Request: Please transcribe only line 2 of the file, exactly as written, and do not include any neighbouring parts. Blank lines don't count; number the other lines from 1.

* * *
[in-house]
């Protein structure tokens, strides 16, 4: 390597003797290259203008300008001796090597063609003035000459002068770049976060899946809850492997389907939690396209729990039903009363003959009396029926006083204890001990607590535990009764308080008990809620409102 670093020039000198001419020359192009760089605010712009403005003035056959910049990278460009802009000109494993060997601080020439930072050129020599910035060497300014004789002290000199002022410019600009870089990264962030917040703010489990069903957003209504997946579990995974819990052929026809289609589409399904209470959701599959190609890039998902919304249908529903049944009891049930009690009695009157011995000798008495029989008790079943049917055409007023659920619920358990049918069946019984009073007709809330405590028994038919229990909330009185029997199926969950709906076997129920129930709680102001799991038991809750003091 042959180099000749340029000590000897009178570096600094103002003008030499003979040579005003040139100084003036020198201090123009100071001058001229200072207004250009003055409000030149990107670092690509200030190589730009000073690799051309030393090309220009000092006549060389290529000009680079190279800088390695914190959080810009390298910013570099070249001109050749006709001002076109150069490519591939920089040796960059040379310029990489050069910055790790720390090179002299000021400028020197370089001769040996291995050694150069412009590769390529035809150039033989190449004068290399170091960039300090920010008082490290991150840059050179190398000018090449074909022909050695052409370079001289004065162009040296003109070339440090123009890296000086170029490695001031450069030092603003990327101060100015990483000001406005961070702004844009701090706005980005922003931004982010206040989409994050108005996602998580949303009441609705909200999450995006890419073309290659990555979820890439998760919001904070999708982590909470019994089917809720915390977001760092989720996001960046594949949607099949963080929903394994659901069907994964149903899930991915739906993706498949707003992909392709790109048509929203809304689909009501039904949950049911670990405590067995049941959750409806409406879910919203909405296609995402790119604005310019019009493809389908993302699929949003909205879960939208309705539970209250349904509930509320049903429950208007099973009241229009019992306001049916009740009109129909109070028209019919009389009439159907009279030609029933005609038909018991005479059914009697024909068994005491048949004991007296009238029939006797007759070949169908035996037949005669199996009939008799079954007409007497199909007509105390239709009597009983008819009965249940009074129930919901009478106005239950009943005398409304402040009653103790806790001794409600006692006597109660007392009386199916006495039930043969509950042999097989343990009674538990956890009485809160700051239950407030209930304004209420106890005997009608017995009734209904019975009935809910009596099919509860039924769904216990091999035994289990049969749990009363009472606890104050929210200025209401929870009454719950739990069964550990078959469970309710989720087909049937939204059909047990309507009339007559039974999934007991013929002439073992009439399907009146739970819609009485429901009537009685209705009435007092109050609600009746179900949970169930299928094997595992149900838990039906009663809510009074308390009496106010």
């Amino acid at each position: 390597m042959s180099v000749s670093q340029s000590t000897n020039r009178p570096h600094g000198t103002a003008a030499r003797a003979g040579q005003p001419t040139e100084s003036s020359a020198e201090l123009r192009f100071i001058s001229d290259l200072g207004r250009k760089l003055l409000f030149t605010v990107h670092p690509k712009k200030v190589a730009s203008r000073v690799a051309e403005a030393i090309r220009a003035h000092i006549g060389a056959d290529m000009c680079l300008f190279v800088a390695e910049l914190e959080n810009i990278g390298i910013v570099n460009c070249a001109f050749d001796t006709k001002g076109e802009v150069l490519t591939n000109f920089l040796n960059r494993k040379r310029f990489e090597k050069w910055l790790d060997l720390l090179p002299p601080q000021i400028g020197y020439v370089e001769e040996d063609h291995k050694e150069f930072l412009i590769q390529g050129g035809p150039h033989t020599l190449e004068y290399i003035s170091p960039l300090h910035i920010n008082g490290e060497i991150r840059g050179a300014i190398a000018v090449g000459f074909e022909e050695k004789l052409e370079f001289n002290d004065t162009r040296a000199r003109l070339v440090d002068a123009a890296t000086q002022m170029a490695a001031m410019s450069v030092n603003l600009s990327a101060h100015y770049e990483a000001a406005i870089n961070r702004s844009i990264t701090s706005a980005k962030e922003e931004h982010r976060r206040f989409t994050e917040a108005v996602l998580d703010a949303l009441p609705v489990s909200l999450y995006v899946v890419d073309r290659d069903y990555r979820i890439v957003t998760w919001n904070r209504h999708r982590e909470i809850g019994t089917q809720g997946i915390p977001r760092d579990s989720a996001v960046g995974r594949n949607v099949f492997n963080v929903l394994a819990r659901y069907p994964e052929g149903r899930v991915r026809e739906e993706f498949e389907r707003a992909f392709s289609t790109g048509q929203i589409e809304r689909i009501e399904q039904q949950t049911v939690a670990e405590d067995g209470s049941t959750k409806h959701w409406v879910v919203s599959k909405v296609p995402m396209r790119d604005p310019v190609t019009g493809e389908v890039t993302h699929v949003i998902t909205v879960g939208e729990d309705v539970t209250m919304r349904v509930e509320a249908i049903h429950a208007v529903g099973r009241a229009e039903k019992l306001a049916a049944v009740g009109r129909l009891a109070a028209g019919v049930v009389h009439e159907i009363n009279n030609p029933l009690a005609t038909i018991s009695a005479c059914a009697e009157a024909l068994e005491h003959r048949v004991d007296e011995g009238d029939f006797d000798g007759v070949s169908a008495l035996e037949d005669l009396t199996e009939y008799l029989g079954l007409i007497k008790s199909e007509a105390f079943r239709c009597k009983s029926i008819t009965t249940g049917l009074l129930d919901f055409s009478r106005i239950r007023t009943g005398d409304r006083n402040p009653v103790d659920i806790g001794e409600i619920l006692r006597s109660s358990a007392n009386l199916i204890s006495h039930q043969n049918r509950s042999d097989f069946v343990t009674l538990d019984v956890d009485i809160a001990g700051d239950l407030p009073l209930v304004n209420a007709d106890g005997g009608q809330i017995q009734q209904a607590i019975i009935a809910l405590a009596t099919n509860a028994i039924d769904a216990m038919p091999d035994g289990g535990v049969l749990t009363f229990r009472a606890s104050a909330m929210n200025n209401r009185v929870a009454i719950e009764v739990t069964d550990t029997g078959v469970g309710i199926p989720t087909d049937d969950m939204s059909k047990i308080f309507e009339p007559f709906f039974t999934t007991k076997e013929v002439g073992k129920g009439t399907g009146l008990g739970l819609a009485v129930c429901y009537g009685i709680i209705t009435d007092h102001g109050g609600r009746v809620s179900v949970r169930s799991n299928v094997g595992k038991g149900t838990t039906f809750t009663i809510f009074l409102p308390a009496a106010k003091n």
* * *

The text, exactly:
């Protein structure tokens, strides 16, 4: 390597003797290259203008300008001796090597063609003035000459002068770049976060899946809850492997389907939690396209729990039903009363003959009396029926006083204890001990607590535990009764308080008990809620409102 670093020039000198001419020359192009760089605010712009403005003035056959910049990278460009802009000109494993060997601080020439930072050129020599910035060497300014004789002290000199002022410019600009870089990264962030917040703010489990069903957003209504997946579990995974819990052929026809289609589409399904209470959701599959190609890039998902919304249908529903049944009891049930009690009695009157011995000798008495029989008790079943049917055409007023659920619920358990049918069946019984009073007709809330405590028994038919229990909330009185029997199926969950709906076997129920129930709680102001799991038991809750003091 042959180099000749340029000590000897009178570096600094103002003008030499003979040579005003040139100084003036020198201090123009100071001058001229200072207004250009003055409000030149990107670092690509200030190589730009000073690799051309030393090309220009000092006549060389290529000009680079190279800088390695914190959080810009390298910013570099070249001109050749006709001002076109150069490519591939920089040796960059040379310029990489050069910055790790720390090179002299000021400028020197370089001769040996291995050694150069412009590769390529035809150039033989190449004068290399170091960039300090920010008082490290991150840059050179190398000018090449074909022909050695052409370079001289004065162009040296003109070339440090123009890296000086170029490695001031450069030092603003990327101060100015990483000001406005961070702004844009701090706005980005922003931004982010206040989409994050108005996602998580949303009441609705909200999450995006890419073309290659990555979820890439998760919001904070999708982590909470019994089917809720915390977001760092989720996001960046594949949607099949963080929903394994659901069907994964149903899930991915739906993706498949707003992909392709790109048509929203809304689909009501039904949950049911670990405590067995049941959750409806409406879910919203909405296609995402790119604005310019019009493809389908993302699929949003909205879960939208309705539970209250349904509930509320049903429950208007099973009241229009019992306001049916009740009109129909109070028209019919009389009439159907009279030609029933005609038909018991005479059914009697024909068994005491048949004991007296009238029939006797007759070949169908035996037949005669199996009939008799079954007409007497199909007509105390239709009597009983008819009965249940009074129930919901009478106005239950009943005398409304402040009653103790806790001794409600006692006597109660007392009386199916006495039930043969509950042999097989343990009674538990956890009485809160700051239950407030209930304004209420106890005997009608017995009734209904019975009935809910009596099919509860039924769904216990091999035994289990049969749990009363009472606890104050929210200025209401929870009454719950739990069964550990078959469970309710989720087909049937939204059909047990309507009339007559039974999934007991013929002439073992009439399907009146739970819609009485429901009537009685209705009435007092109050609600009746179900949970169930299928094997595992149900838990039906009663809510009074308390009496106010």